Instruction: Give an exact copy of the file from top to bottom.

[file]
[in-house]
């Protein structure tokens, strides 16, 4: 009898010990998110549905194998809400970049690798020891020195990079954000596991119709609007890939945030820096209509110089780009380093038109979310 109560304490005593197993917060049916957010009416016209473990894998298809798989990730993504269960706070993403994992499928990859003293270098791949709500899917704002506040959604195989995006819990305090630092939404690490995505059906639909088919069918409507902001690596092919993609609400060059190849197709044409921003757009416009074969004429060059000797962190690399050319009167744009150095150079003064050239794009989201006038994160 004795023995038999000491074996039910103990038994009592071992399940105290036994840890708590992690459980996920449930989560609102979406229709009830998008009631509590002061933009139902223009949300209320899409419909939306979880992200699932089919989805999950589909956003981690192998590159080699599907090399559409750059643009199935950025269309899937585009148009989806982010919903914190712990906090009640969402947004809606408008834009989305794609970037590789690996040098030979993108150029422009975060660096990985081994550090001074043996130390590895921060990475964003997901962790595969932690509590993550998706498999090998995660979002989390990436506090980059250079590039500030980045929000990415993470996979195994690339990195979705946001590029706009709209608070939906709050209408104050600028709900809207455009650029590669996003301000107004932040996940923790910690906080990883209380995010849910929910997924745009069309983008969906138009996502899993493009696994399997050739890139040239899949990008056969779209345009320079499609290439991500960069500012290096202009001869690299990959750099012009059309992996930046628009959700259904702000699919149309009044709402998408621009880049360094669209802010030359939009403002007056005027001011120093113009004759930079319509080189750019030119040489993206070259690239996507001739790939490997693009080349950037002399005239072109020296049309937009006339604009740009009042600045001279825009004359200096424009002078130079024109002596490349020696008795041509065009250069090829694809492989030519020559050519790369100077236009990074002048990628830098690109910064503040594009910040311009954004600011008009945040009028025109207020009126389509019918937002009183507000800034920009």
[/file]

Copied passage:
[in-house]
């Protein structure tokens, strides 16, 4: 009898010990998110549905194998809400970049690798020891020195990079954000596991119709609007890939945030820096209509110089780009380093038109979310 109560304490005593197993917060049916957010009416016209473990894998298809798989990730993504269960706070993403994992499928990859003293270098791949709500899917704002506040959604195989995006819990305090630092939404690490995505059906639909088919069918409507902001690596092919993609609400060059190849197709044409921003757009416009074969004429060059000797962190690399050319009167744009150095150079003064050239794009989201006038994160 004795023995038999000491074996039910103990038994009592071992399940105290036994840890708590992690459980996920449930989560609102979406229709009830998008009631509590002061933009139902223009949300209320899409419909939306979880992200699932089919989805999950589909956003981690192998590159080699599907090399559409750059643009199935950025269309899937585009148009989806982010919903914190712990906090009640969402947004809606408008834009989305794609970037590789690996040098030979993108150029422009975060660096990985081994550090001074043996130390590895921060990475964003997901962790595969932690509590993550998706498999090998995660979002989390990436506090980059250079590039500030980045929000990415993470996979195994690339990195979705946001590029706009709209608070939906709050209408104050600028709900809207455009650029590669996003301000107004932040996940923790910690906080990883209380995010849910929910997924745009069309983008969906138009996502899993493009696994399997050739890139040239899949990008056969779209345009320079499609290439991500960069500012290096202009001869690299990959750099012009059309992996930046628009959700259904702000699919149309009044709402998408621009880049360094669209802010030359939009403002007056005027001011120093113009004759930079319509080189750019030119040489993206070259690239996507001739790939490997693009080349950037002399005239072109020296049309937009006339604009740009009042600045001279825009004359200096424009002078130079024109002596490349020696008795041509065009250069090829694809492989030519020559050519790369100077236009990074002048990628830098690109910064503040594009910040311009954004600011008009945040009028025109207020009126389509019918937002009183507000800034920009």